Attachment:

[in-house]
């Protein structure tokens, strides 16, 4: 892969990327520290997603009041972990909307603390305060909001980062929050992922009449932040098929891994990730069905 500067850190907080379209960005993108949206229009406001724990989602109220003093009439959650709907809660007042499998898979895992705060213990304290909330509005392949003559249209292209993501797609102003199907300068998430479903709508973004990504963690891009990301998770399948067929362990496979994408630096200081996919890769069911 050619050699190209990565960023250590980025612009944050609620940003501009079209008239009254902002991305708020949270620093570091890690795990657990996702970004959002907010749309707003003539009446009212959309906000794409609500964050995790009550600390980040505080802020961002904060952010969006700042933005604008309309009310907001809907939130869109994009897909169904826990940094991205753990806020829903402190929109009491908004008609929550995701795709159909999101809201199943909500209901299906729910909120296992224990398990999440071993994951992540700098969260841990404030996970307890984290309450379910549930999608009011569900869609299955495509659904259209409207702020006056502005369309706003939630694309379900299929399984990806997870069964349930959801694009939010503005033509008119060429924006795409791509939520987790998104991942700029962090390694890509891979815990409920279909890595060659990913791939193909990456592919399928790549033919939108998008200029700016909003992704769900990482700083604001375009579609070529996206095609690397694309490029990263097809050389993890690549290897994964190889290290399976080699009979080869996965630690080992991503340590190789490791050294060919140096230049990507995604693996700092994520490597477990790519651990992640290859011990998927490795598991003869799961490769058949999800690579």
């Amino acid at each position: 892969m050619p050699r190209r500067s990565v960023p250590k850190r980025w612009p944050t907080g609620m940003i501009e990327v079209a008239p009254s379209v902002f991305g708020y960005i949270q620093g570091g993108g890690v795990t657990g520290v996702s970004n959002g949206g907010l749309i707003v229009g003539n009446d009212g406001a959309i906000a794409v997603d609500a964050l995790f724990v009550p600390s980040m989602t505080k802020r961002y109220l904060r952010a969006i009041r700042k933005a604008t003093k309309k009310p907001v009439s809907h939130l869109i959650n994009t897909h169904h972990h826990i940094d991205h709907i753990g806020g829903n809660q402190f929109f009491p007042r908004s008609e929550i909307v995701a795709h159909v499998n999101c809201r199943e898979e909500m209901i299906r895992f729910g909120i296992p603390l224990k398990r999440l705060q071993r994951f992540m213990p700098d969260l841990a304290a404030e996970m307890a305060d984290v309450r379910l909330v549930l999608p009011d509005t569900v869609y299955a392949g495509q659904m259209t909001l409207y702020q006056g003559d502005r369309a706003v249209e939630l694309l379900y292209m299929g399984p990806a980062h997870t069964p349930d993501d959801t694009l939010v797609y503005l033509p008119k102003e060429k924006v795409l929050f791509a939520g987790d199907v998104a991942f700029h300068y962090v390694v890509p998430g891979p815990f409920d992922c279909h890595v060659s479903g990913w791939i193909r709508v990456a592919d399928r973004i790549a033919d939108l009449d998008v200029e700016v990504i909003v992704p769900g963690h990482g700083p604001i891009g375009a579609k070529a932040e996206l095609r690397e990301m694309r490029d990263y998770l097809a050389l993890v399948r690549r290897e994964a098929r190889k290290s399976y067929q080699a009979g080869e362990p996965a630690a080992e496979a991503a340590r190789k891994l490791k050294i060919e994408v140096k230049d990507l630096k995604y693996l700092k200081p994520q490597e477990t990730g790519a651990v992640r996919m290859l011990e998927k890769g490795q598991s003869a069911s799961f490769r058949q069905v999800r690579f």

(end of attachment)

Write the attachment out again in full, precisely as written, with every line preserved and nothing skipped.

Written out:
[in-house]
């Protein structure tokens, strides 16, 4: 892969990327520290997603009041972990909307603390305060909001980062929050992922009449932040098929891994990730069905 500067850190907080379209960005993108949206229009406001724990989602109220003093009439959650709907809660007042499998898979895992705060213990304290909330509005392949003559249209292209993501797609102003199907300068998430479903709508973004990504963690891009990301998770399948067929362990496979994408630096200081996919890769069911 050619050699190209990565960023250590980025612009944050609620940003501009079209008239009254902002991305708020949270620093570091890690795990657990996702970004959002907010749309707003003539009446009212959309906000794409609500964050995790009550600390980040505080802020961002904060952010969006700042933005604008309309009310907001809907939130869109994009897909169904826990940094991205753990806020829903402190929109009491908004008609929550995701795709159909999101809201199943909500209901299906729910909120296992224990398990999440071993994951992540700098969260841990404030996970307890984290309450379910549930999608009011569900869609299955495509659904259209409207702020006056502005369309706003939630694309379900299929399984990806997870069964349930959801694009939010503005033509008119060429924006795409791509939520987790998104991942700029962090390694890509891979815990409920279909890595060659990913791939193909990456592919399928790549033919939108998008200029700016909003992704769900990482700083604001375009579609070529996206095609690397694309490029990263097809050389993890690549290897994964190889290290399976080699009979080869996965630690080992991503340590190789490791050294060919140096230049990507995604693996700092994520490597477990790519651990992640290859011990998927490795598991003869799961490769058949999800690579």
């Amino acid at each position: 892969m050619p050699r190209r500067s990565v960023p250590k850190r980025w612009p944050t907080g609620m940003i501009e990327v079209a008239p009254s379209v902002f991305g708020y960005i949270q620093g570091g993108g890690v795990t657990g520290v996702s970004n959002g949206g907010l749309i707003v229009g003539n009446d009212g406001a959309i906000a794409v997603d609500a964050l995790f724990v009550p600390s980040m989602t505080k802020r961002y109220l904060r952010a969006i009041r700042k933005a604008t003093k309309k009310p907001v009439s809907h939130l869109i959650n994009t897909h169904h972990h826990i940094d991205h709907i753990g806020g829903n809660q402190f929109f009491p007042r908004s008609e929550i909307v995701a795709h159909v499998n999101c809201r199943e898979e909500m209901i299906r895992f729910g909120i296992p603390l224990k398990r999440l705060q071993r994951f992540m213990p700098d969260l841990a304290a404030e996970m307890a305060d984290v309450r379910l909330v549930l999608p009011d509005t569900v869609y299955a392949g495509q659904m259209t909001l409207y702020q006056g003559d502005r369309a706003v249209e939630l694309l379900y292209m299929g399984p990806a980062h997870t069964p349930d993501d959801t694009l939010v797609y503005l033509p008119k102003e060429k924006v795409l929050f791509a939520g987790d199907v998104a991942f700029h300068y962090v390694v890509p998430g891979p815990f409920d992922c279909h890595v060659s479903g990913w791939i193909r709508v990456a592919d399928r973004i790549a033919d939108l009449d998008v200029e700016v990504i909003v992704p769900g963690h990482g700083p604001i891009g375009a579609k070529a932040e996206l095609r690397e990301m694309r490029d990263y998770l097809a050389l993890v399948r690549r290897e994964a098929r190889k290290s399976y067929q080699a009979g080869e362990p996965a630690a080992e496979a991503a340590r190789k891994l490791k050294i060919e994408v140096k230049d990507l630096k995604y693996l700092k200081p994520q490597e477990t990730g790519a651990v992640r996919m290859l011990e998927k890769g490795q598991s003869a069911s799961f490769r058949q069905v999800r690579f």